Recently I have encountered a couple transactions that needed a little extra help. Specifically, how do you finance a house that is perfect in all respects except that it is missing water supply lines?
Most of my clients are first time home buyers with great jobs, great educations and great credit. Most have money saved, but few have 20% of the value of the home they would like to purchase. So, one of the best options for this type of buyer is the FHA loan. FHA is a great loan product for those buyers who have little money for huge down payments. However, FHA comes with a few extra guidelines that often make it impossible to fund on houses that need a little extra work, but are for the most part in great shape. Enter the 5% down conventional loan.
“Access to conventional loans with 5% down has been severely limited over the past several months due to tightened PMI guidelines. Recently, several PMI companies loosened these restrictions. While still much more difficult to qualify for versus loans with 10% down, both first-time and repeat borrowers with at least a 680 credit score can now technically qualify. There are strict limitations on total debt-to-income ratios and it helps if the borrowers have at least 2 months of reserves left over after the 5% down. Buyers should still consider FHA as an option here, as these loans only require 3.5% down and they are ultimately much easier to qualify for. However, because some properties will not qualify for FHA, this conventional loan option will end up helping a lot of people” (Thank you Mark Anderson)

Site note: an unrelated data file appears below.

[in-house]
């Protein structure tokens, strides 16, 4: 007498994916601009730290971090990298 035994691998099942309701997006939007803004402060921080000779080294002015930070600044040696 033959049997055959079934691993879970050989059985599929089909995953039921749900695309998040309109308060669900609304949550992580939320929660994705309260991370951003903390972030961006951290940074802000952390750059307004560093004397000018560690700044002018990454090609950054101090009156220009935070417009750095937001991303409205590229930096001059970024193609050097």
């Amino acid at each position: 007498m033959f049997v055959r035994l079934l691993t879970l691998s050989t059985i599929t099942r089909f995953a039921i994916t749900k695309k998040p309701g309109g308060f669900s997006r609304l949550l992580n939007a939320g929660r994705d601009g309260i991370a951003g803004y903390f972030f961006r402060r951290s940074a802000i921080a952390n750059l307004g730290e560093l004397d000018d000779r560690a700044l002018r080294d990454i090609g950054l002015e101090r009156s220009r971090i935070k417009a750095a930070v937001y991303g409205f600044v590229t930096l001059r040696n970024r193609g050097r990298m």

What properties might not qualify for traditional FHA financing?
Bank owned properties without HVAC systems
HUD owned properties without water supply lines
Short Sales with roof issues
In short any home that might have some immediate occupancy issue and where there is no live seller willing to take care of any repairs prior to closing, may not be a good candidate for an FHA loan. If you are looking at any listing which states “as-is, seller to perform no repairs or inspections” it is likely (though not absolute) that the home will not qualify for traditional FHA financing. One option to consider is the 5% Conventional.
As always, your buyer’s agent and your lender working together should be able to help you navigate this process. Just know that there are many options to explore when searching for financing. Loan products are not one-size fits all and it is very important that your financing match your house purchase. If you only qualify for a certain type of financing you and your agent need to know that up front so that you are looking for the right place.